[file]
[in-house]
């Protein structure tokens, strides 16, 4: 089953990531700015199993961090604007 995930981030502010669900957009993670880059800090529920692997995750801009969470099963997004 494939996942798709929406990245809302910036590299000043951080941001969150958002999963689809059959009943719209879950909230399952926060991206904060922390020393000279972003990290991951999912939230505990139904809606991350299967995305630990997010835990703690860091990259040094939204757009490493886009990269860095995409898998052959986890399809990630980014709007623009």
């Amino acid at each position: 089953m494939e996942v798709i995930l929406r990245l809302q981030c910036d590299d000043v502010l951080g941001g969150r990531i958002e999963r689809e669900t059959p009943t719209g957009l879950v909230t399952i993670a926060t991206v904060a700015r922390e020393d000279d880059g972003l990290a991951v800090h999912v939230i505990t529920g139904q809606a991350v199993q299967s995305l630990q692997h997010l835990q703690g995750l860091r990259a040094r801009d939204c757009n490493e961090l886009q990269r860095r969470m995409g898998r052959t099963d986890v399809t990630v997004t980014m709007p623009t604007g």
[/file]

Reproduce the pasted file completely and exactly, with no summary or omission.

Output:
[in-house]
């Protein structure tokens, strides 16, 4: 089953990531700015199993961090604007 995930981030502010669900957009993670880059800090529920692997995750801009969470099963997004 494939996942798709929406990245809302910036590299000043951080941001969150958002999963689809059959009943719209879950909230399952926060991206904060922390020393000279972003990290991951999912939230505990139904809606991350299967995305630990997010835990703690860091990259040094939204757009490493886009990269860095995409898998052959986890399809990630980014709007623009």
């Amino acid at each position: 089953m494939e996942v798709i995930l929406r990245l809302q981030c910036d590299d000043v502010l951080g941001g969150r990531i958002e999963r689809e669900t059959p009943t719209g957009l879950v909230t399952i993670a926060t991206v904060a700015r922390e020393d000279d880059g972003l990290a991951v800090h999912v939230i505990t529920g139904q809606a991350v199993q299967s995305l630990q692997h997010l835990q703690g995750l860091r990259a040094r801009d939204c757009n490493e961090l886009q990269r860095r969470m995409g898998r052959t099963d986890v399809t990630v997004t980014m709007p623009t604007g």